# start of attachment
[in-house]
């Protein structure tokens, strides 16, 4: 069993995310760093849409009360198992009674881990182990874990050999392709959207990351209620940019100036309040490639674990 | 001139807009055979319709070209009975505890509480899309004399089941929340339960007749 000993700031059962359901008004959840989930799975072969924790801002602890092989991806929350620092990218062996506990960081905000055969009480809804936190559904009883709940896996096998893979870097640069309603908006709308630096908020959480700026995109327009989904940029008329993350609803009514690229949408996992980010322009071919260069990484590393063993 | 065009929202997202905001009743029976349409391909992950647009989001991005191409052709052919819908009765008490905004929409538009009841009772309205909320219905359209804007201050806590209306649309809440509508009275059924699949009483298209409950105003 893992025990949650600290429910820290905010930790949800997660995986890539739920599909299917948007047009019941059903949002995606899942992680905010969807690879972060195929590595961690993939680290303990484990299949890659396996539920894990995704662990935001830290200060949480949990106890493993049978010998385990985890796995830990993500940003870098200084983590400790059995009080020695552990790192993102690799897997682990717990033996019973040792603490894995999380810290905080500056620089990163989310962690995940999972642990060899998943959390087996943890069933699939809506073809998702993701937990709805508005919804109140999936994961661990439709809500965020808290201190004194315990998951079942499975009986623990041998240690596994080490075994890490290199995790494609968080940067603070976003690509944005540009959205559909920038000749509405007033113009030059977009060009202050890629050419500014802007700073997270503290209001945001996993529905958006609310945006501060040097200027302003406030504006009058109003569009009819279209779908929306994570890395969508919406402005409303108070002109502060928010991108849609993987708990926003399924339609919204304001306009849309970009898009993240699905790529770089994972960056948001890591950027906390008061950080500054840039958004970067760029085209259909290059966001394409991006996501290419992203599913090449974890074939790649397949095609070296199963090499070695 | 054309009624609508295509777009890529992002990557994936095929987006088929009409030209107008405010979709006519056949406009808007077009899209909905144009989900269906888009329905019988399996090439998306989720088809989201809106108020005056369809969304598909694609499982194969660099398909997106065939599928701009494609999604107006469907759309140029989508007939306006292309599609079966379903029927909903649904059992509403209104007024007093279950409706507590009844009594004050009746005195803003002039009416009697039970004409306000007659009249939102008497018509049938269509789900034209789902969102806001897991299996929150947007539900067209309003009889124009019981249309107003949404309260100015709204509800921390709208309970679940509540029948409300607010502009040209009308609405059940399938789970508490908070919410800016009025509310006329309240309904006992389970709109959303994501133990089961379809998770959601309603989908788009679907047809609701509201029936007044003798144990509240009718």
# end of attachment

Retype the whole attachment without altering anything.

[in-house]
């Protein structure tokens, strides 16, 4: 069993995310760093849409009360198992009674881990182990874990050999392709959207990351209620940019100036309040490639674990 | 001139807009055979319709070209009975505890509480899309004399089941929340339960007749 000993700031059962359901008004959840989930799975072969924790801002602890092989991806929350620092990218062996506990960081905000055969009480809804936190559904009883709940896996096998893979870097640069309603908006709308630096908020959480700026995109327009989904940029008329993350609803009514690229949408996992980010322009071919260069990484590393063993 | 065009929202997202905001009743029976349409391909992950647009989001991005191409052709052919819908009765008490905004929409538009009841009772309205909320219905359209804007201050806590209306649309809440509508009275059924699949009483298209409950105003 893992025990949650600290429910820290905010930790949800997660995986890539739920599909299917948007047009019941059903949002995606899942992680905010969807690879972060195929590595961690993939680290303990484990299949890659396996539920894990995704662990935001830290200060949480949990106890493993049978010998385990985890796995830990993500940003870098200084983590400790059995009080020695552990790192993102690799897997682990717990033996019973040792603490894995999380810290905080500056620089990163989310962690995940999972642990060899998943959390087996943890069933699939809506073809998702993701937990709805508005919804109140999936994961661990439709809500965020808290201190004194315990998951079942499975009986623990041998240690596994080490075994890490290199995790494609968080940067603070976003690509944005540009959205559909920038000749509405007033113009030059977009060009202050890629050419500014802007700073997270503290209001945001996993529905958006609310945006501060040097200027302003406030504006009058109003569009009819279209779908929306994570890395969508919406402005409303108070002109502060928010991108849609993987708990926003399924339609919204304001306009849309970009898009993240699905790529770089994972960056948001890591950027906390008061950080500054840039958004970067760029085209259909290059966001394409991006996501290419992203599913090449974890074939790649397949095609070296199963090499070695 | 054309009624609508295509777009890529992002990557994936095929987006088929009409030209107008405010979709006519056949406009808007077009899209909905144009989900269906888009329905019988399996090439998306989720088809989201809106108020005056369809969304598909694609499982194969660099398909997106065939599928701009494609999604107006469907759309140029989508007939306006292309599609079966379903029927909903649904059992509403209104007024007093279950409706507590009844009594004050009746005195803003002039009416009697039970004409306000007659009249939102008497018509049938269509789900034209789902969102806001897991299996929150947007539900067209309003009889124009019981249309107003949404309260100015709204509800921390709208309970679940509540029948409300607010502009040209009308609405059940399938789970508490908070919410800016009025509310006329309240309904006992389970709109959303994501133990089961379809998770959601309603989908788009679907047809609701509201029936007044003798144990509240009718």